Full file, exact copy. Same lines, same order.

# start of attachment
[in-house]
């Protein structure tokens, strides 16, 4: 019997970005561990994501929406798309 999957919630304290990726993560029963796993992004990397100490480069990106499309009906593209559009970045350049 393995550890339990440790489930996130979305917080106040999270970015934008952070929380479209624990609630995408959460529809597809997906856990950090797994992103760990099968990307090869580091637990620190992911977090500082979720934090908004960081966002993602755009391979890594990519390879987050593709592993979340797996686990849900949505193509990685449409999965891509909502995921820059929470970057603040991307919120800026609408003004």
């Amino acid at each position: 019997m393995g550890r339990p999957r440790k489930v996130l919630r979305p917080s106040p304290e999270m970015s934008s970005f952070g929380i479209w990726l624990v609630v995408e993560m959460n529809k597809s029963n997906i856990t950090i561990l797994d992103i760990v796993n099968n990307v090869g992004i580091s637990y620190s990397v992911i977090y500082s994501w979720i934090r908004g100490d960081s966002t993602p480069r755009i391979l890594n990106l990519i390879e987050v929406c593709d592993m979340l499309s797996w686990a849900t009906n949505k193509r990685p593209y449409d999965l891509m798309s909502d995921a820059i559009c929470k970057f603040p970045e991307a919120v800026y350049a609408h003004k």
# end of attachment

[in-house]
């Protein structure tokens, strides 16, 4: 019997970005561990994501929406798309 999957919630304290990726993560029963796993992004990397100490480069990106499309009906593209559009970045350049 393995550890339990440790489930996130979305917080106040999270970015934008952070929380479209624990609630995408959460529809597809997906856990950090797994992103760990099968990307090869580091637990620190992911977090500082979720934090908004960081966002993602755009391979890594990519390879987050593709592993979340797996686990849900949505193509990685449409999965891509909502995921820059929470970057603040991307919120800026609408003004």
């Amino acid at each position: 019997m393995g550890r339990p999957r440790k489930v996130l919630r979305p917080s106040p304290e999270m970015s934008s970005f952070g929380i479209w990726l624990v609630v995408e993560m959460n529809k597809s029963n997906i856990t950090i561990l797994d992103i760990v796993n099968n990307v090869g992004i580091s637990y620190s990397v992911i977090y500082s994501w979720i934090r908004g100490d960081s966002t993602p480069r755009i391979l890594n990106l990519i390879e987050v929406c593709d592993m979340l499309s797996w686990a849900t009906n949505k193509r990685p593209y449409d999965l891509m798309s909502d995921a820059i559009c929470k970057f603040p970045e991307a919120v800026y350049a609408h003004k």